Gardening for life: the season to prepare your garden for summer is now
By JOSE GERMAN
For Montclair Local
Jose German is a New Jersey environmental activist, Essex County certified master gardener and Montclair resident. He is the founder of the Northeast Earth Coalition.
If you have been procrastinating on garden tasks, now that tax season is over it’s the
perfect time to work in the garden and relax.
Here are some basic tasks for your spring gardening schedule.
Cleaning flower beds:
Did you procrastinate about cleaning up your garden beds last fall? Good for you! Hungry birds and overwintering beneficial insects owe you a debt of gratitude. By this point in the season though, it is clean-up time. Remove dead plants and leaf debris from your flower beds and add them to your compost pile. Don’t forget to add compost to fertilize your soil. Decide what plants to relocate or reduce.
Be proactive to avoid spending the most beautiful weekends of the spring and summer weeding. If you did not install a permeable fabric liner in your flower beds to block weeds last year, you might want to do this at this point of the season. Don’t use a plastic liner since it will overheat your flowers’ roots and cut them off from water. Applying a generous layer of cedar mulch to your flower beds is another way to suppress annual weeds without using harmful chemicals. Mulch vegetable beds with straw.
If you want to keep a beautiful lawn without herbicides, you are a little bit late but you can use corn gluten, an organic pre-emergence herbicide that also serves as a fertilizer for your lawn. Ask your landscaper to aerate the lawn, and get a Northeast mix of grass seed to improve the quality of your lawn and reduce empty spaces that invite weeds to spread. Keep in mind, the thicker your lawn is the less opportunity there is for weeds to grow.
Be aware that when your landscaper adds herbicide to your lawn, the poisonous residues can contaminate you if you are barefoot. Even your pets can be affected, not to mention young children playing on the lawn.
At this point of the season, the only plants that need some watering are the newly installed plants and seedlings. So, turn off your sprinklers to save money and save water. Water is a limited resource. We are extremely fortunate to have it in relative abundance most of the time in this part of the country, but we should still use it mindfully.
To reduce water use year around and start transitioning to a drought-tolerant garden, start planting drought-tolerant plants native to this part of the country. Once established, they will not need watering. You can also reseed your lawn with drought-tolerant grass seed. Another way to reduce water use is by grouping your plants according to their water needs. That way, you can water selectively. Mulching also helps keep the soil moist, which means less watering.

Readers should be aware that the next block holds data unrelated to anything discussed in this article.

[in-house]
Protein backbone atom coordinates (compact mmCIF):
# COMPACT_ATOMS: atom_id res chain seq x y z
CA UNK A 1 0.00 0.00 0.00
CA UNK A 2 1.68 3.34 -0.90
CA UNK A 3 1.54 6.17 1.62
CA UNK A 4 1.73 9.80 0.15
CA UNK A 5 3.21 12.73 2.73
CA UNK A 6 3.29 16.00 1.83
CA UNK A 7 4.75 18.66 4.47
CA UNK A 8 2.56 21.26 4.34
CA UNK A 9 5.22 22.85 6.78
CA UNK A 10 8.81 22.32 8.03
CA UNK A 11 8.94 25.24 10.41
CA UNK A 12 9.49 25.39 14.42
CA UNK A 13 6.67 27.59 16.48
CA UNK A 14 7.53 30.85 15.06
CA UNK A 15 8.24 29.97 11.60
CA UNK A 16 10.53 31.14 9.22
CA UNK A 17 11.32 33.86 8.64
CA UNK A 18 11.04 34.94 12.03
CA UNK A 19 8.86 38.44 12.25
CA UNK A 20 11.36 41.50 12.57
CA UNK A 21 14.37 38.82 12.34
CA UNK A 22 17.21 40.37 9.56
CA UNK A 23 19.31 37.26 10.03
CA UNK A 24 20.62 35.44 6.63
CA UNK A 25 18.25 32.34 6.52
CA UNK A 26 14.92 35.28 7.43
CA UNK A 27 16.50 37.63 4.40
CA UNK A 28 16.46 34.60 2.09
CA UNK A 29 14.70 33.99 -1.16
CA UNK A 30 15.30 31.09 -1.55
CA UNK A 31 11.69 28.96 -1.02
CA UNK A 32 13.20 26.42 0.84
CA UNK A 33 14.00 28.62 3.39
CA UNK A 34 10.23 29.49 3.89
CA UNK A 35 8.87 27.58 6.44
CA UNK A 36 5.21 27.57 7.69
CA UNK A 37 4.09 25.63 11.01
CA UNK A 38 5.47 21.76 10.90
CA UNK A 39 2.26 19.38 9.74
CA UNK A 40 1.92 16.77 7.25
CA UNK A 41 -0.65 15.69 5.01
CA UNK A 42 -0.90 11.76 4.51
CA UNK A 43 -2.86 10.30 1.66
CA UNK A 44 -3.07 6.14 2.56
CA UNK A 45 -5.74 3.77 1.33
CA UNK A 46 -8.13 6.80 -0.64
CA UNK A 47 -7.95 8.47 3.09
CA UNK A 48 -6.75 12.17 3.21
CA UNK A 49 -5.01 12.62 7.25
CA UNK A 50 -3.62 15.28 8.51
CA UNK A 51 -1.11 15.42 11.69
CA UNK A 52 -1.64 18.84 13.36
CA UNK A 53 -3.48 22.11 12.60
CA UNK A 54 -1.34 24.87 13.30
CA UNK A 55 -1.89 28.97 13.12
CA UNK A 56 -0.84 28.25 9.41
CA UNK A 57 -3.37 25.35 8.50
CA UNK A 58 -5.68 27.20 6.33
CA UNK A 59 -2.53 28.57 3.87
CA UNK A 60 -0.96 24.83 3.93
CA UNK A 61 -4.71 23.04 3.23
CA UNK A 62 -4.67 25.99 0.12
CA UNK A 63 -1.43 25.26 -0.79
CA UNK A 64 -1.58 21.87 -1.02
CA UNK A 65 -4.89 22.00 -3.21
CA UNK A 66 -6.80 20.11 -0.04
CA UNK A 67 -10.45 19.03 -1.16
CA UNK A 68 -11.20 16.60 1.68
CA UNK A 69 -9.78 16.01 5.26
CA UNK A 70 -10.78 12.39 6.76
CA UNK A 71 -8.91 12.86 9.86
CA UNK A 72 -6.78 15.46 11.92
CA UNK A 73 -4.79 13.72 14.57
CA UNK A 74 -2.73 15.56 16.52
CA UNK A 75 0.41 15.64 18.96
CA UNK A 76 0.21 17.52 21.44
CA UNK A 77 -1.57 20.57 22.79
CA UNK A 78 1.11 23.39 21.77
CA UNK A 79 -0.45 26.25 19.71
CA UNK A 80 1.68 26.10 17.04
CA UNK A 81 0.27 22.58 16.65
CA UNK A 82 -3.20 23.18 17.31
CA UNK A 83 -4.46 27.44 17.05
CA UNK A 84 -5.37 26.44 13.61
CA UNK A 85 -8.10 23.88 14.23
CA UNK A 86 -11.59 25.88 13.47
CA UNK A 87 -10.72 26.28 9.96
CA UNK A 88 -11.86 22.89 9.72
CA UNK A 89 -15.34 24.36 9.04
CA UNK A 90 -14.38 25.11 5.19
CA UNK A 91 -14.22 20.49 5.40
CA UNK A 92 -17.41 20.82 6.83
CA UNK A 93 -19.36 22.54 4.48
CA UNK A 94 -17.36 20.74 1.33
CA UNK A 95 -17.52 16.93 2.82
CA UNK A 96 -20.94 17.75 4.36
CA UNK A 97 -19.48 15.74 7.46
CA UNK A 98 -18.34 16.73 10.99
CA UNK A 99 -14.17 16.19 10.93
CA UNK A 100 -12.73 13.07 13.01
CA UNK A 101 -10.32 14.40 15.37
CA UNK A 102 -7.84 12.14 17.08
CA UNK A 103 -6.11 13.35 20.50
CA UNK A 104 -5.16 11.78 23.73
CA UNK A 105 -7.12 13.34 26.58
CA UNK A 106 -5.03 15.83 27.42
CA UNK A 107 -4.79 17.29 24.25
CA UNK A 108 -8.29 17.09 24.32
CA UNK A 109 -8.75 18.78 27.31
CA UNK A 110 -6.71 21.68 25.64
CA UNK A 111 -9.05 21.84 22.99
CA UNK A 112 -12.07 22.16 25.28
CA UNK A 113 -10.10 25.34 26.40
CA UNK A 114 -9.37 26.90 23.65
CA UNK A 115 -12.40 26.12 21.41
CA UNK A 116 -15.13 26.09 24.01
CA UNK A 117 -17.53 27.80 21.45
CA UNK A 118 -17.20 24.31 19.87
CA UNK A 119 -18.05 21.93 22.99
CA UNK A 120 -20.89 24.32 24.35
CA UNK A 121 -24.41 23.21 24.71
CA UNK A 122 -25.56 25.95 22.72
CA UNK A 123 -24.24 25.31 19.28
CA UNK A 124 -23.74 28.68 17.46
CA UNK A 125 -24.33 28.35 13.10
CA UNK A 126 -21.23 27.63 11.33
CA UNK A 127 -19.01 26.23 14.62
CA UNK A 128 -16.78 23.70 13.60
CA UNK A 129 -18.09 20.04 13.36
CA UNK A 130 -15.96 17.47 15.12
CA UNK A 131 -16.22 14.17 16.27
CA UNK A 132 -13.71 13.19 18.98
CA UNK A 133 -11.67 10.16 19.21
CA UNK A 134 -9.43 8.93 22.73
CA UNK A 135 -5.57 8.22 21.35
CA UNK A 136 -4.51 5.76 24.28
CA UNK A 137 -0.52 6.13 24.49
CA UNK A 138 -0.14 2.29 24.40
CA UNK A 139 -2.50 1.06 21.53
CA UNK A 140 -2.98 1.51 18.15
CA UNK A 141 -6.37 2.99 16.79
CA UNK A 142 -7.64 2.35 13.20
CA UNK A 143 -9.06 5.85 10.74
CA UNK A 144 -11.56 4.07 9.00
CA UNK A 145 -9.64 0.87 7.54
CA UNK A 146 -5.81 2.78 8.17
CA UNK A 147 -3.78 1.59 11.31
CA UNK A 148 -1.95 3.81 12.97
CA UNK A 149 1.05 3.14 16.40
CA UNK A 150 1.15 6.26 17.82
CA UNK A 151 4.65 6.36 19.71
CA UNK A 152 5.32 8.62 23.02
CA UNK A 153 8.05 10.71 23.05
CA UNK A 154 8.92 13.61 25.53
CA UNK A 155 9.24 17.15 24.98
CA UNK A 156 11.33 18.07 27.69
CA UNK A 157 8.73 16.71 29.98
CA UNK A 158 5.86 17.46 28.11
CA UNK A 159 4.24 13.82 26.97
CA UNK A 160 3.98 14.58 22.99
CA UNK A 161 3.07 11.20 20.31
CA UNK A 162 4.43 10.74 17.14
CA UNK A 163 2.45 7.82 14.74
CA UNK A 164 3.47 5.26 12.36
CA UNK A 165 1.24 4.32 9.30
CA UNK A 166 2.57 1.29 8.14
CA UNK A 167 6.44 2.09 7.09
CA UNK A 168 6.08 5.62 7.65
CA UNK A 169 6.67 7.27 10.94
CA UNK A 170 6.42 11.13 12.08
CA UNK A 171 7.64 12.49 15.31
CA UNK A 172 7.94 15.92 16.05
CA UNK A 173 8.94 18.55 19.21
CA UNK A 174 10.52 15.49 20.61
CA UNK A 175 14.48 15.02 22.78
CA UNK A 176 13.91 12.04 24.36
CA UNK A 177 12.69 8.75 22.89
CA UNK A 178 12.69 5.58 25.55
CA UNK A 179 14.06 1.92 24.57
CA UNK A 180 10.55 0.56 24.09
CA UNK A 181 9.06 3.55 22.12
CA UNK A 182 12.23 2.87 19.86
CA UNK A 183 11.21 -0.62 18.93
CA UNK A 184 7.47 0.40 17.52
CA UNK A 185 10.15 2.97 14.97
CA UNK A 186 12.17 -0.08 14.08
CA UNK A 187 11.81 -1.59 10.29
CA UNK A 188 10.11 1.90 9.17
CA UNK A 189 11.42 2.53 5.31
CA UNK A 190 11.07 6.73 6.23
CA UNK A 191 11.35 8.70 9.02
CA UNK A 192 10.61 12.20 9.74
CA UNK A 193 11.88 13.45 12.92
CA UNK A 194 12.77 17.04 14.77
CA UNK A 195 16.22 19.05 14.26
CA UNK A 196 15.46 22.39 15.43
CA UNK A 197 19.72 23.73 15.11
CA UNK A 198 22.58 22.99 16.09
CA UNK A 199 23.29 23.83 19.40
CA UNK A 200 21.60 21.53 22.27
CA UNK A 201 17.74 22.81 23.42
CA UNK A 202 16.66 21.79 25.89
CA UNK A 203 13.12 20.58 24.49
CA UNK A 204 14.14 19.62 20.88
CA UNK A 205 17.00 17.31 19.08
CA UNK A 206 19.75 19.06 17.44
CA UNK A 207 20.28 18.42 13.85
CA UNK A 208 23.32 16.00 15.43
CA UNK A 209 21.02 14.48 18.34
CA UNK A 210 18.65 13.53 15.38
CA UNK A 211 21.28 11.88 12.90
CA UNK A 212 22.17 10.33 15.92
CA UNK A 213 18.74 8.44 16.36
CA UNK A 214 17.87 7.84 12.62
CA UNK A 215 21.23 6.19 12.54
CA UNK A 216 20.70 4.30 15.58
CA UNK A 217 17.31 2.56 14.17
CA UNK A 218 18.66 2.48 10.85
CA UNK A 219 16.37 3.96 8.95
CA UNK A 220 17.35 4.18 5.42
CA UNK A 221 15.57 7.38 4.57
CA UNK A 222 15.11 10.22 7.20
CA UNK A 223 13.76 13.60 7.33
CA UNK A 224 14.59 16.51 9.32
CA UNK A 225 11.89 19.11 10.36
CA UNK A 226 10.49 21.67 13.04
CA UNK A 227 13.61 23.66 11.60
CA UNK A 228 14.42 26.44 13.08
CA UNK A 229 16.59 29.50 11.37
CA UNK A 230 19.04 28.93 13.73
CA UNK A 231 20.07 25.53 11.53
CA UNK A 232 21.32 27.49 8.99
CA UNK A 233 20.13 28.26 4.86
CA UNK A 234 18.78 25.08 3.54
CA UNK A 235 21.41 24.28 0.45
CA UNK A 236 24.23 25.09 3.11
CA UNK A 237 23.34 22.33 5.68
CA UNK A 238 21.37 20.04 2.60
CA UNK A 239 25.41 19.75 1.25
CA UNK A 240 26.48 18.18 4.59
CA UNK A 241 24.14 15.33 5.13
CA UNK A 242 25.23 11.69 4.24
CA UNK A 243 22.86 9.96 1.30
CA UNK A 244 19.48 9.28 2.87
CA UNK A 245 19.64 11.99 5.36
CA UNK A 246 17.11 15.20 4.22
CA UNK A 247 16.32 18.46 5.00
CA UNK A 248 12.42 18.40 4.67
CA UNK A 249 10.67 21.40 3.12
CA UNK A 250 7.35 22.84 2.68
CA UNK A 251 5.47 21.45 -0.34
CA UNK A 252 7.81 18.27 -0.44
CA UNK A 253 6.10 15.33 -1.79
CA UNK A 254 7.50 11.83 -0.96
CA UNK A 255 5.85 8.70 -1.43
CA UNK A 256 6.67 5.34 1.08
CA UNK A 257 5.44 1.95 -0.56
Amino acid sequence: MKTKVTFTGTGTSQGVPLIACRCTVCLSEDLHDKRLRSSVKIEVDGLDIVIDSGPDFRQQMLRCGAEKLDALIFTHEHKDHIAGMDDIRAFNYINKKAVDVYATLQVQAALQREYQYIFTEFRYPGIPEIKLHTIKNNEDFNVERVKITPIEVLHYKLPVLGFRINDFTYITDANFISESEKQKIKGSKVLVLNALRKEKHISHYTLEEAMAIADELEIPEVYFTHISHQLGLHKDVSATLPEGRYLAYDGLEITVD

Trimming, pruning and thinning:
Trimming hedges now means that you may need to redo the work again within two weeks. If you wait until the second week of May, you will save time and money. Don’t prune your evergreens until they have produced a new foliage. If some flower beds look crowded, you can remove plants and replant where there’s more space. If you do not want to keep them, you could exchange them with neighbors for plants you do not have.
Seeding your vegetable garden or buying seedlings:
It’s early enough in the season to plant many veggies from seed, but if you’re in a hurry or feeling flush with money it’s faster (but a lot more expensive) to buy seedlings rather than start from seed. Be sure your seedlings are organic and try to avoid genetically modified (GMO) plants or seeds. Heirloom vegetables are best since they are not GMO and produce varieties of vegetables often hard to find commercially. Some experts in nutrition say that heirlooms have more nutritional value than non-heirloom varieties.
When planting spring vegetables, remember the official last frost day for our area is around May 5, so wait until then to plants frost-sensitive vegetables and herbs, and as tomatoes, peppers, eggplants, and basil. It is already safe to plant hardier vegetables, such as lettuce, arugula, peas, chard, and cabbage-family plants.
Work, enjoy and relax:
Gardening is therapeutic. It has physical benefits and is associated with mental clarity and feelings of satisfaction. Food gardening is even more rewarding, particularly during the harvest. In addition to its therapeutic value, it offers a safe source of the freshest possible produce.
Enjoy each step of the process, but take time to sit and relax as you watch your garden masterpiece growing and producing positive effects for you and your family. Being proactive will keep your garden in top form and allow you to enjoy the spring weather in a pleasant and productive way.